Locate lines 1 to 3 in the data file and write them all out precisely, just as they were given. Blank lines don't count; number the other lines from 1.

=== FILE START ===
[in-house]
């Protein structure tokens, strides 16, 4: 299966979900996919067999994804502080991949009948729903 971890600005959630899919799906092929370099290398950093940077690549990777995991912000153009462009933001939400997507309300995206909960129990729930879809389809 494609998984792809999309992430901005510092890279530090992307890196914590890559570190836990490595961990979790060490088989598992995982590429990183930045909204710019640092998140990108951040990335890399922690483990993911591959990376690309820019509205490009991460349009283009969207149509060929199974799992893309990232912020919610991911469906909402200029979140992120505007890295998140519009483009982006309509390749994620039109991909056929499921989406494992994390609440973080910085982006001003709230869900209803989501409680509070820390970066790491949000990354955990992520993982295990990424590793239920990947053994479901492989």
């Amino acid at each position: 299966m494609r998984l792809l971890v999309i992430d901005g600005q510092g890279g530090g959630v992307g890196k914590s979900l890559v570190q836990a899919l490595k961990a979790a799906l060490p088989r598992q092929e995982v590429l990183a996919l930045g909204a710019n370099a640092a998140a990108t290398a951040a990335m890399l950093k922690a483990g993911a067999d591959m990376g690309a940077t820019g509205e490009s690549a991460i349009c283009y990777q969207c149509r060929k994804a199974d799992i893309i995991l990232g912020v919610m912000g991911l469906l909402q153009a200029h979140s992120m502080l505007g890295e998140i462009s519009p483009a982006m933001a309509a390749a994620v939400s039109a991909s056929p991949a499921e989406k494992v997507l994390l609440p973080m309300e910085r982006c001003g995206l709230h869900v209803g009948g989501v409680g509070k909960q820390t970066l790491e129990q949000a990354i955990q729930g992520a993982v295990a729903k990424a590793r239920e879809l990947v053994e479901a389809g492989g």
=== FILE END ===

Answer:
[in-house]
């Protein structure tokens, strides 16, 4: 299966979900996919067999994804502080991949009948729903 971890600005959630899919799906092929370099290398950093940077690549990777995991912000153009462009933001939400997507309300995206909960129990729930879809389809 494609998984792809999309992430901005510092890279530090992307890196914590890559570190836990490595961990979790060490088989598992995982590429990183930045909204710019640092998140990108951040990335890399922690483990993911591959990376690309820019509205490009991460349009283009969207149509060929199974799992893309990232912020919610991911469906909402200029979140992120505007890295998140519009483009982006309509390749994620039109991909056929499921989406494992994390609440973080910085982006001003709230869900209803989501409680509070820390970066790491949000990354955990992520993982295990990424590793239920990947053994479901492989």
């Amino acid at each position: 299966m494609r998984l792809l971890v999309i992430d901005g600005q510092g890279g530090g959630v992307g890196k914590s979900l890559v570190q836990a899919l490595k961990a979790a799906l060490p088989r598992q092929e995982v590429l990183a996919l930045g909204a710019n370099a640092a998140a990108t290398a951040a990335m890399l950093k922690a483990g993911a067999d591959m990376g690309a940077t820019g509205e490009s690549a991460i349009c283009y990777q969207c149509r060929k994804a199974d799992i893309i995991l990232g912020v919610m912000g991911l469906l909402q153009a200029h979140s992120m502080l505007g890295e998140i462009s519009p483009a982006m933001a309509a390749a994620v939400s039109a991909s056929p991949a499921e989406k494992v997507l994390l609440p973080m309300e910085r982006c001003g995206l709230h869900v209803g009948g989501v409680g509070k909960q820390t970066l790491e129990q949000a990354i955990q729930g992520a993982v295990a729903k990424a590793r239920e879809l990947v053994e479901a389809g492989g």